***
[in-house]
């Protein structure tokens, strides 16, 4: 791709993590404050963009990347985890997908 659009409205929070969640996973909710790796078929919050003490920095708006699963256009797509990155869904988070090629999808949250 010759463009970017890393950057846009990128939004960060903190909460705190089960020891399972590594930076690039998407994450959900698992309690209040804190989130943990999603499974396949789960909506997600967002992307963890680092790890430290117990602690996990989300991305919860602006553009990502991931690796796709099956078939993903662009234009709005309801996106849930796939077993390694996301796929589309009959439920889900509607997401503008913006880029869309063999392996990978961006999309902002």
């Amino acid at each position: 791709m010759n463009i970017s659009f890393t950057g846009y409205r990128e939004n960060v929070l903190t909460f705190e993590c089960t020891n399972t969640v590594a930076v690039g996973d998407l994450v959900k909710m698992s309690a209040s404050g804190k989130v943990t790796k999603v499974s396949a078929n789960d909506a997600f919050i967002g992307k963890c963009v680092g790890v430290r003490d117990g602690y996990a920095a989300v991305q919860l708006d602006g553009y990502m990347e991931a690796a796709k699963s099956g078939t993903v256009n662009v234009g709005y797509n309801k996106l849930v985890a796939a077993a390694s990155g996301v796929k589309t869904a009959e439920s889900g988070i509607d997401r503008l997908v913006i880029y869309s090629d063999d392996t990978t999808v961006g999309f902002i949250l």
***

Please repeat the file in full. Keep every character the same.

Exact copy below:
[in-house]
């Protein structure tokens, strides 16, 4: 791709993590404050963009990347985890997908 659009409205929070969640996973909710790796078929919050003490920095708006699963256009797509990155869904988070090629999808949250 010759463009970017890393950057846009990128939004960060903190909460705190089960020891399972590594930076690039998407994450959900698992309690209040804190989130943990999603499974396949789960909506997600967002992307963890680092790890430290117990602690996990989300991305919860602006553009990502991931690796796709099956078939993903662009234009709005309801996106849930796939077993390694996301796929589309009959439920889900509607997401503008913006880029869309063999392996990978961006999309902002």
């Amino acid at each position: 791709m010759n463009i970017s659009f890393t950057g846009y409205r990128e939004n960060v929070l903190t909460f705190e993590c089960t020891n399972t969640v590594a930076v690039g996973d998407l994450v959900k909710m698992s309690a209040s404050g804190k989130v943990t790796k999603v499974s396949a078929n789960d909506a997600f919050i967002g992307k963890c963009v680092g790890v430290r003490d117990g602690y996990a920095a989300v991305q919860l708006d602006g553009y990502m990347e991931a690796a796709k699963s099956g078939t993903v256009n662009v234009g709005y797509n309801k996106l849930v985890a796939a077993a390694s990155g996301v796929k589309t869904a009959e439920s889900g988070i509607d997401r503008l997908v913006i880029y869309s090629d063999d392996t990978t999808v961006g999309f902002i949250l």